Don’t Apologize for Being an Awkward Teenager

No one expects you to know what you’re doing when you’re getting started.

by Colter Reed
2:07 read (647 words)
by Colter Reed
2:07 read (647 words)

Were you an awkward teenager? I was. I’ll admit it. There’s no point in trying to hide it. We all were.

I thought I had everything figured out. In hindsight, it feels like I didn’t know a thing. Sure, you can see the seeds of knowledge, a work ethic, and correct principles which I’ve built on since then.

But by comparison, I didn’t have a clue. It’s nothing to apologize for or feel bad about. In fact, it’s a good thing.

As a teenager, you’re still learning how to be a person. You’re learning responsibility and compassion. You’re learning how to be independent so that one day, you can become interdependent with others, start to specialize, and live with synergy.

Like anything, it’s okay to not know what you’re doing when you’re starting out. Nobody expects you to, whether it’s how to be an adult, how to swing a golf club, or how to do a hill start.

Here are a few tips to keep in mind:

  • Don’t hold others’ beginner mistakes against them. Help them. Mentor them. Just because you have something figured out doesn’t mean they do.
  • Don’t compare your beginning with others who are further along than you. Or vice versa. Support them. Encourage them. Even if they’re ahead of you. We all learn at different rates. What you struggle with may come naturally to them. There’s something else they wish they were as good at as you are.
  • Don’t compare your rough draft with others’ polished presentations. Social media is an edited highlight reel. You see the beautiful dinners, pristine beaches, and memorable parties. They have their burned dinners, drab commutes, and nights where they have to scrub the carpet at 2:00 A.M., too.
  • Don’t give up just because you’re not good at something right away. It takes 10,000 hours of dedicated practice before you get good at something. If it’s important and interesting—to you—keep at it. Mastery is something we have to earn.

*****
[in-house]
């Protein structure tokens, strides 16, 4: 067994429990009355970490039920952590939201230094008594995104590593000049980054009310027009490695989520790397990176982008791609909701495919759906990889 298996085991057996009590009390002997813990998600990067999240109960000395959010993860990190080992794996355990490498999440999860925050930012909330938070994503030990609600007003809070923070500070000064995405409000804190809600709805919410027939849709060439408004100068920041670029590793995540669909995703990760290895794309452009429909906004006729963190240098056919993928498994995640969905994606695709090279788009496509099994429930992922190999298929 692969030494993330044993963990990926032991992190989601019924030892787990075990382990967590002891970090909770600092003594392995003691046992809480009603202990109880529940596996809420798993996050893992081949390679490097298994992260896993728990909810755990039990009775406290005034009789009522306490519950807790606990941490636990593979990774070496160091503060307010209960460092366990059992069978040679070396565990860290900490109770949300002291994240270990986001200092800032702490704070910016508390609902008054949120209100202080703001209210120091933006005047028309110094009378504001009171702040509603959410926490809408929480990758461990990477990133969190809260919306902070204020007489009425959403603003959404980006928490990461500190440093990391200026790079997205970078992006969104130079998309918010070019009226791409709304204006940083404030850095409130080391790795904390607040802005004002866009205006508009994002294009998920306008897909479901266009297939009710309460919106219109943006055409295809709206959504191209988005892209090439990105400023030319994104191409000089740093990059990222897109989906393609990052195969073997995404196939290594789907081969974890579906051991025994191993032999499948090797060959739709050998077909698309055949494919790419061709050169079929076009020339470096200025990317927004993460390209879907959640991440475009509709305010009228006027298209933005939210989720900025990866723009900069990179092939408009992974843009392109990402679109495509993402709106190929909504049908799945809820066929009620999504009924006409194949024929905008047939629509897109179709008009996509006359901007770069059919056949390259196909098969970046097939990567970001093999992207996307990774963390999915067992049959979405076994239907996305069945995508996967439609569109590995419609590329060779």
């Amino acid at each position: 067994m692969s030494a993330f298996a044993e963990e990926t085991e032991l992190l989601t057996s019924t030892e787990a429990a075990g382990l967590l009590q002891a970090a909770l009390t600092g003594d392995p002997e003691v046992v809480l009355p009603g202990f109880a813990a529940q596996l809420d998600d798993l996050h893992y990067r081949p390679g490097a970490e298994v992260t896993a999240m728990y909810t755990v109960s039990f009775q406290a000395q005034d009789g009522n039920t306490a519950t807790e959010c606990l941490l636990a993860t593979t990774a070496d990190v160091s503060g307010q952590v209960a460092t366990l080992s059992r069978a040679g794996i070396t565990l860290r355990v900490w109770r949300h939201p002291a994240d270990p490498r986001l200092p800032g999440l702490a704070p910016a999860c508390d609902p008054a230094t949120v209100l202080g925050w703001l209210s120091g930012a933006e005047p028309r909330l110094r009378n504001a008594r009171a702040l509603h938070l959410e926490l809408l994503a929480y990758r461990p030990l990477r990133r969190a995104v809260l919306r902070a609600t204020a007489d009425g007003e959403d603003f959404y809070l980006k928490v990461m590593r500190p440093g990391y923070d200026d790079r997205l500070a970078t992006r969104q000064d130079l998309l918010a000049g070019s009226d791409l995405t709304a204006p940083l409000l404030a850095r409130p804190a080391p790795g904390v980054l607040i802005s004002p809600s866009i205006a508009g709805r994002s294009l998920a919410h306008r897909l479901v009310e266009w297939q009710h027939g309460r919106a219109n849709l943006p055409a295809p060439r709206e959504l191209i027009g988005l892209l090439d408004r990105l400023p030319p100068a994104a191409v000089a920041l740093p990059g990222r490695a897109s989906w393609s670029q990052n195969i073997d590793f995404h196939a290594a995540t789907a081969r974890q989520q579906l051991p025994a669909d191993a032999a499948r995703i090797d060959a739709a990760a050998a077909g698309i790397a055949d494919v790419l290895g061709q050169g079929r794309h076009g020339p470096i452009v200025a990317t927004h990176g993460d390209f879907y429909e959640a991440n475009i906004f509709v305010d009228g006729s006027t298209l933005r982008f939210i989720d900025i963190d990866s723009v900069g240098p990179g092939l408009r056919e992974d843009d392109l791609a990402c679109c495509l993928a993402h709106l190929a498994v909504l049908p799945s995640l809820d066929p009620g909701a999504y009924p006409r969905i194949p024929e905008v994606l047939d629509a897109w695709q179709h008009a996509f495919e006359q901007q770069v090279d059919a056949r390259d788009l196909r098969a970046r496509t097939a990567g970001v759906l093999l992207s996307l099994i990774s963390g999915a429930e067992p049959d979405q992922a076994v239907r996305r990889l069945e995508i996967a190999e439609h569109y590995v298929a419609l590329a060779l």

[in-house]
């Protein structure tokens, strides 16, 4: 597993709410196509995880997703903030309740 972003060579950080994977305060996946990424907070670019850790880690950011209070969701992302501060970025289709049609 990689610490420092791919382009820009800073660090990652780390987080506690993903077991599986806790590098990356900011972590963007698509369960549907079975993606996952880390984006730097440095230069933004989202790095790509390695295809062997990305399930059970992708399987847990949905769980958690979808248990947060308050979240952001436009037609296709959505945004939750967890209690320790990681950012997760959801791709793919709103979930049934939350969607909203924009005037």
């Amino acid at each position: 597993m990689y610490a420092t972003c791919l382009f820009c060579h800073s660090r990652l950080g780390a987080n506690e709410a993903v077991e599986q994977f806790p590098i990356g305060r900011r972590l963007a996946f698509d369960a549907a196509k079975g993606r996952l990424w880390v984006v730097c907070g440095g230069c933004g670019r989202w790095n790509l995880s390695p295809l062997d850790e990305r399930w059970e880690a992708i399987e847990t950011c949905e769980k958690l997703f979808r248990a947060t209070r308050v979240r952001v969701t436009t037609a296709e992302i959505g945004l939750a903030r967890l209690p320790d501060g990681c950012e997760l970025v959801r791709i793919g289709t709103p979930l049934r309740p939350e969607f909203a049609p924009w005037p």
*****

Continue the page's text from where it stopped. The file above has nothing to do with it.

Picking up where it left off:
• Don’t assume it’s just you. Everybody is going through the same thing. Others need your patience and compassion as much as you need theirs. Assume they’re doing their best; with your help they could do even better. Sometimes, that means just having the right attitude.

It’s okay if you don’t know what you want at first. We begin with the end in mind, but that end isn’t locked in. We can make a new decision and continue with a different end in mind. We still have an end we’re working towards.

There’s only so much you can learn through books, podcasts, and YouTube videos. At some point, you have to get off the couch, get out of your comfort zone, and try it yourself.

I can look back at who I was twenty-five years ago and see how far I’ve come since then. I thought I knew it all at the time, but I didn’t. Not even close. The best part of that perspective? I know that twenty-five years from now, I’m going to look back at who I am today and feel the same way.

No, I don’t know everything today. Neither do you. Nobody does. If we said otherwise, we wouldn’t be fooling anybody but ourselves.

But we keep going. We keep learning. Eventually, we’ll earn the privilege of looking back at today and smiling with fondness at everything we’ve learned since.

Question: How can you encourage someone else who’s learning something today? Share your thoughts in the comments, on Twitter, LinkedIn, or Facebook.

Even the best movies leave a lot on the cutting room floor.